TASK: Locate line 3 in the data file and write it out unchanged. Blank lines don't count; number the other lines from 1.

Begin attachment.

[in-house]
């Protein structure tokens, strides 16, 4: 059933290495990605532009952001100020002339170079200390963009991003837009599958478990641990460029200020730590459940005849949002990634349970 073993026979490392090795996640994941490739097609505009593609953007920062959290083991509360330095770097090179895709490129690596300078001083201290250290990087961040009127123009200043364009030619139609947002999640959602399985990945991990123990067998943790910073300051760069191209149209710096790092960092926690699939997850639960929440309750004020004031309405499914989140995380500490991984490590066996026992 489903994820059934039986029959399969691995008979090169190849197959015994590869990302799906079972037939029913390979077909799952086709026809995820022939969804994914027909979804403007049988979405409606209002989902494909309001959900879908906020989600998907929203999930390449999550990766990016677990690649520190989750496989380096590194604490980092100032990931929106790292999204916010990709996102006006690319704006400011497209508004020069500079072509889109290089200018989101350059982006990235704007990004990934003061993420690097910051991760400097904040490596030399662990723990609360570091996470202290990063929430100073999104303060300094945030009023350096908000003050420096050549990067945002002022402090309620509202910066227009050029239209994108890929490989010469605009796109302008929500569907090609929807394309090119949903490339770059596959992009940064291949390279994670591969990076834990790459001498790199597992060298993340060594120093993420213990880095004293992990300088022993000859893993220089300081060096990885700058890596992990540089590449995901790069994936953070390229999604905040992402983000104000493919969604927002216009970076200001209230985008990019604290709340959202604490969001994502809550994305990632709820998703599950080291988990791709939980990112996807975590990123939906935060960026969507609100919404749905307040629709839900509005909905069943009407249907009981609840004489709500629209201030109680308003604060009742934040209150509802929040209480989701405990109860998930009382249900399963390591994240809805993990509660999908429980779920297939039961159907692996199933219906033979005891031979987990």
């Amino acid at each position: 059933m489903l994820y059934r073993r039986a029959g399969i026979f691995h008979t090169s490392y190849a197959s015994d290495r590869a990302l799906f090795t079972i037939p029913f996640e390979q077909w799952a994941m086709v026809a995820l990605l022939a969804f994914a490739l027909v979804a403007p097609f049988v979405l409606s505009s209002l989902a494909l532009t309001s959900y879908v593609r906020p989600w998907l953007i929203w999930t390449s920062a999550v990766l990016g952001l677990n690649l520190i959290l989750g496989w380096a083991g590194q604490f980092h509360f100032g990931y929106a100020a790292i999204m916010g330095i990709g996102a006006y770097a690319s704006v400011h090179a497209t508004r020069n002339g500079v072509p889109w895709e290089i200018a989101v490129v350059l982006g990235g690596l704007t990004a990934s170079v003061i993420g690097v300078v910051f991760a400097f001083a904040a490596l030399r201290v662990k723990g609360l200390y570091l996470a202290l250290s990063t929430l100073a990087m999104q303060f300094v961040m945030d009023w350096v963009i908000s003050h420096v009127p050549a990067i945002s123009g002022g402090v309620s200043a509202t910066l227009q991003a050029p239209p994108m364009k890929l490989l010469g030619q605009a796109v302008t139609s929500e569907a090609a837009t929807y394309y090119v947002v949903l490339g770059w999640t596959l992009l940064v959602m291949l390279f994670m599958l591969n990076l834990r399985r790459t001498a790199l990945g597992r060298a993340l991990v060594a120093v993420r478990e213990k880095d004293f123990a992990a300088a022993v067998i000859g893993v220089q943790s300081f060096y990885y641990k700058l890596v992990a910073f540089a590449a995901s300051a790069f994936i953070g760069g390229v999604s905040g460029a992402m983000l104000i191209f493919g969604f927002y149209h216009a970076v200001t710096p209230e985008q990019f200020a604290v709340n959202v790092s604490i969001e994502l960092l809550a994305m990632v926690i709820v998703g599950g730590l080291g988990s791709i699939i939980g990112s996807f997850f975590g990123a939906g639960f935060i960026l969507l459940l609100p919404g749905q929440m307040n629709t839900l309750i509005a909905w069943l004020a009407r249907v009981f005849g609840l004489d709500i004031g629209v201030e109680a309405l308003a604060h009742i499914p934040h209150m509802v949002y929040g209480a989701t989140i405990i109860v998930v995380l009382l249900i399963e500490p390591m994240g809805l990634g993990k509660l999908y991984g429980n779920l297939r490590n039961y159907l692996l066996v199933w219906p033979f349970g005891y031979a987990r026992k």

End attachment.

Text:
């Amino acid at each position: 059933m489903l994820y059934r073993r039986a029959g399969i026979f691995h008979t090169s490392y190849a197959s015994d290495r590869a990302l799906f090795t079972i037939p029913f996640e390979q077909w799952a994941m086709v026809a995820l990605l022939a969804f994914a490739l027909v979804a403007p097609f049988v979405l409606s505009s209002l989902a494909l532009t309001s959900y879908v593609r906020p989600w998907l953007i929203w999930t390449s920062a999550v990766l990016g952001l677990n690649l520190i959290l989750g496989w380096a083991g590194q604490f980092h509360f100032g990931y929106a100020a790292i999204m916010g330095i990709g996102a006006y770097a690319s704006v400011h090179a497209t508004r020069n002339g500079v072509p889109w895709e290089i200018a989101v490129v350059l982006g990235g690596l704007t990004a990934s170079v003061i993420g690097v300078v910051f991760a400097f001083a904040a490596l030399r201290v662990k723990g609360l200390y570091l996470a202290l250290s990063t929430l100073a990087m999104q303060f300094v961040m945030d009023w350096v963009i908000s003050h420096v009127p050549a990067i945002s123009g002022g402090v309620s200043a509202t910066l227009q991003a050029p239209p994108m364009k890929l490989l010469g030619q605009a796109v302008t139609s929500e569907a090609a837009t929807y394309y090119v947002v949903l490339g770059w999640t596959l992009l940064v959602m291949l390279f994670m599958l591969n990076l834990r399985r790459t001498a790199l990945g597992r060298a993340l991990v060594a120093v993420r478990e213990k880095d004293f123990a992990a300088a022993v067998i000859g893993v220089q943790s300081f060096y990885y641990k700058l890596v992990a910073f540089a590449a995901s300051a790069f994936i953070g760069g390229v999604s905040g460029a992402m983000l104000i191209f493919g969604f927002y149209h216009a970076v200001t710096p209230e985008q990019f200020a604290v709340n959202v790092s604490i969001e994502l960092l809550a994305m990632v926690i709820v998703g599950g730590l080291g988990s791709i699939i939980g990112s996807f997850f975590g990123a939906g639960f935060i960026l969507l459940l609100p919404g749905q929440m307040n629709t839900l309750i509005a909905w069943l004020a009407r249907v009981f005849g609840l004489d709500i004031g629209v201030e109680a309405l308003a604060h009742i499914p934040h209150m509802v949002y929040g209480a989701t989140i405990i109860v998930v995380l009382l249900i399963e500490p390591m994240g809805l990634g993990k509660l999908y991984g429980n779920l297939r490590n039961y159907l692996l066996v199933w219906p033979f349970g005891y031979a987990r026992k």